In older people, the link between depression and dementia is significant. A meta-analysis of this correlation, published in 2013 in the British Journal of Psychology, supports this link, with researchers noting that depressed people over age 50 are more likely to develop dementia, including Alzheimer’s disease.
How does this happen? The exact mechanism hasn’t been defined yet, but one hypothesis is that changes in blood vessels that impact brain matter cause and further both depression and dementia.
Depression is not a part of normal aging, and you can help older friends and family members by keeping a watchful eye for symptoms and asking medical caretakers to take these signals seriously. It’s never too late to seek help.
Insomnia, like other chronic health problems, can increase one's risk of depression because it affects your day-to-day life, energy levels, and ability to focus or enjoy things. Depression can also cause sleeping patterns to change, causing you to sleep excessively or not very much at all—both of which are actually bad for your health. These sleep disruptions may be due to chemical changes in the brain that come along with depression. In addition, the same stress and anxiety that can heighten or even trigger depression can make it difficult to drift off to sleep each night.
Depending on whether you're sleeping too much—or not enough—the solutions for getting more restful sleep will vary. There are a variety of drug-free techniques that can help you improve your sleep, as well as medical interventions that can help.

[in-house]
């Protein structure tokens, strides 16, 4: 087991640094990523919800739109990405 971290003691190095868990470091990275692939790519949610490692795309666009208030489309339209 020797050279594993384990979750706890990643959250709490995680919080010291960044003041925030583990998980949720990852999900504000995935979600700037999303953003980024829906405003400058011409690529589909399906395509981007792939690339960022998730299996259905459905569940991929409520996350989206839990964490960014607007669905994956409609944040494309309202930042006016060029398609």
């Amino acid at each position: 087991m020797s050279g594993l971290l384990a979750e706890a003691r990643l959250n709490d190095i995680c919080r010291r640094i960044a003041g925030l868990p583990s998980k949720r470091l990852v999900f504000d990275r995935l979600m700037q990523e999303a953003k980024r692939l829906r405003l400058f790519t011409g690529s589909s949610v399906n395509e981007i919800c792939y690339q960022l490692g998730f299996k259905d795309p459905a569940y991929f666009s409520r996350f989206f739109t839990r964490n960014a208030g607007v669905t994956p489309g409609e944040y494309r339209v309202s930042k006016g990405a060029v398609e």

Depression is devious; it can make nearly any health problem worse because it often saps your energy and motivation to care for yourself. And many chronic illnesses are accompanied by an increased risk of depression as patients adapt to the potential limitations and lifestyle changes a new diagnosis requires.
The faster you can get treatment for depression, the better. Too many people suffer needlessly without ever getting proper diagnosis or treatment. If you’re listless, having trouble sleeping, feeling helpless or hopeless, or simply not up to pursuing your usual interests, ask a physician for help.
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Alzheimer's Society, "Depression and Anxiety," www.alzheimers.org.uk, accessed on June 27, 2013.
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Harvard Medical School, "Too early to get up, too late to get back to sleep," www.health.harvard.edu, accessed June 27, 2013.
Mayo Clinic, "Insomnia," www.mayoclinic.com, accessed on June 27, 2013.
National Institute of Mental Health, "Depression and Chronic Pain," ipsi.uprrp.edu, accessed on June 27, 2013.
Yelizaveta Sher, Sermsak Lolak, José R. Maldonado. "The Impact of Depression in Heart Disease," Current Psychiatry Reports, (2010) 12:255–264.